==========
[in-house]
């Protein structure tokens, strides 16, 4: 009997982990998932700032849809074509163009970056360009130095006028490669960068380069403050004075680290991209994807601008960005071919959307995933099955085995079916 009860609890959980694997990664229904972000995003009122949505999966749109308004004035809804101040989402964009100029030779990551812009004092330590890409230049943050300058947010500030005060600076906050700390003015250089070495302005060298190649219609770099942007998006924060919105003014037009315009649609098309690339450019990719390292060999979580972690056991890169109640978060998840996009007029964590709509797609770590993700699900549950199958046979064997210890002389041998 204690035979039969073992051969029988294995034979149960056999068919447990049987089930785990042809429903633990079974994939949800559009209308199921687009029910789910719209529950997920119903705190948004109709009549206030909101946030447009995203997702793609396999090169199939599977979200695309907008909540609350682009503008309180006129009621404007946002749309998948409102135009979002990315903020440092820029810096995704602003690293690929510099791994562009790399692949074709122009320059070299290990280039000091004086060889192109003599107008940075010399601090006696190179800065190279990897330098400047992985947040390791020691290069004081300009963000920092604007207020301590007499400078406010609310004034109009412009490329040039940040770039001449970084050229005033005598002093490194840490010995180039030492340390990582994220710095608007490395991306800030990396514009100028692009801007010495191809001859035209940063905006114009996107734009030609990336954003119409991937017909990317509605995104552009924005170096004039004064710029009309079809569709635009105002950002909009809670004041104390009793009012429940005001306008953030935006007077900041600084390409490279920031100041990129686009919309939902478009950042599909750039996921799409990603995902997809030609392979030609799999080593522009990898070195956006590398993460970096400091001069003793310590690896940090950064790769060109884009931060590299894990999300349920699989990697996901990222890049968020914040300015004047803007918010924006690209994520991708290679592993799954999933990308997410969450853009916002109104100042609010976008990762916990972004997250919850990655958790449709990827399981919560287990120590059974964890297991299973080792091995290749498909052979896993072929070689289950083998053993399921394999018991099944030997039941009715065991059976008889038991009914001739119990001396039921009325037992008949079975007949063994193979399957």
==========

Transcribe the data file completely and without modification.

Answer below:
[in-house]
């Protein structure tokens, strides 16, 4: 009997982990998932700032849809074509163009970056360009130095006028490669960068380069403050004075680290991209994807601008960005071919959307995933099955085995079916 009860609890959980694997990664229904972000995003009122949505999966749109308004004035809804101040989402964009100029030779990551812009004092330590890409230049943050300058947010500030005060600076906050700390003015250089070495302005060298190649219609770099942007998006924060919105003014037009315009649609098309690339450019990719390292060999979580972690056991890169109640978060998840996009007029964590709509797609770590993700699900549950199958046979064997210890002389041998 204690035979039969073992051969029988294995034979149960056999068919447990049987089930785990042809429903633990079974994939949800559009209308199921687009029910789910719209529950997920119903705190948004109709009549206030909101946030447009995203997702793609396999090169199939599977979200695309907008909540609350682009503008309180006129009621404007946002749309998948409102135009979002990315903020440092820029810096995704602003690293690929510099791994562009790399692949074709122009320059070299290990280039000091004086060889192109003599107008940075010399601090006696190179800065190279990897330098400047992985947040390791020691290069004081300009963000920092604007207020301590007499400078406010609310004034109009412009490329040039940040770039001449970084050229005033005598002093490194840490010995180039030492340390990582994220710095608007490395991306800030990396514009100028692009801007010495191809001859035209940063905006114009996107734009030609990336954003119409991937017909990317509605995104552009924005170096004039004064710029009309079809569709635009105002950002909009809670004041104390009793009012429940005001306008953030935006007077900041600084390409490279920031100041990129686009919309939902478009950042599909750039996921799409990603995902997809030609392979030609799999080593522009990898070195956006590398993460970096400091001069003793310590690896940090950064790769060109884009931060590299894990999300349920699989990697996901990222890049968020914040300015004047803007918010924006690209994520991708290679592993799954999933990308997410969450853009916002109104100042609010976008990762916990972004997250919850990655958790449709990827399981919560287990120590059974964890297991299973080792091995290749498909052979896993072929070689289950083998053993399921394999018991099944030997039941009715065991059976008889038991009914001739119990001396039921009325037992008949079975007949063994193979399957």